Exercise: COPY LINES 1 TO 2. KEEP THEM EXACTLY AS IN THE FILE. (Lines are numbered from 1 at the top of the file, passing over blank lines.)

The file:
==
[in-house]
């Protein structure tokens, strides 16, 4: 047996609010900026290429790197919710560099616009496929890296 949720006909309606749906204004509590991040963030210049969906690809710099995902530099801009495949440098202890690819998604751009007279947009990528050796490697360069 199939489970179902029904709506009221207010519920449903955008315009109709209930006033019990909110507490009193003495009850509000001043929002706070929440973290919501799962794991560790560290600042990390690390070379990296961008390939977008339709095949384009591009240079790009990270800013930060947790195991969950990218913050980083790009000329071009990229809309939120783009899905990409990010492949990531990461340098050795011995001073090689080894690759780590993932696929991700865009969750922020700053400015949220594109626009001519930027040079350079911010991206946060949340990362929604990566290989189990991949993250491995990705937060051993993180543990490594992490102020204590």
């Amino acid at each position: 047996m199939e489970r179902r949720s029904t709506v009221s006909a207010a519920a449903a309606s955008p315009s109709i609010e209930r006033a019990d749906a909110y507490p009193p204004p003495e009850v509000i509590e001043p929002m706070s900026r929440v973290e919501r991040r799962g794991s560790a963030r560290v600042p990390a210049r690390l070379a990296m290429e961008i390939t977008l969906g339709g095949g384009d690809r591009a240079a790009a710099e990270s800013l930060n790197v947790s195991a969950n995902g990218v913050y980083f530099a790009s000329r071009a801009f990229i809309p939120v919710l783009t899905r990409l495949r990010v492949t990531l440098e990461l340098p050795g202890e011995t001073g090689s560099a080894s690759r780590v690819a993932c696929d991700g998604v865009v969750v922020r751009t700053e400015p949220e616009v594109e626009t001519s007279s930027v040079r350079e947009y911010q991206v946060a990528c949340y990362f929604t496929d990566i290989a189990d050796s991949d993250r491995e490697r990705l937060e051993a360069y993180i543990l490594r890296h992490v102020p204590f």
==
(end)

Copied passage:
[in-house]
């Protein structure tokens, strides 16, 4: 047996609010900026290429790197919710560099616009496929890296 949720006909309606749906204004509590991040963030210049969906690809710099995902530099801009495949440098202890690819998604751009007279947009990528050796490697360069 199939489970179902029904709506009221207010519920449903955008315009109709209930006033019990909110507490009193003495009850509000001043929002706070929440973290919501799962794991560790560290600042990390690390070379990296961008390939977008339709095949384009591009240079790009990270800013930060947790195991969950990218913050980083790009000329071009990229809309939120783009899905990409990010492949990531990461340098050795011995001073090689080894690759780590993932696929991700865009969750922020700053400015949220594109626009001519930027040079350079911010991206946060949340990362929604990566290989189990991949993250491995990705937060051993993180543990490594992490102020204590």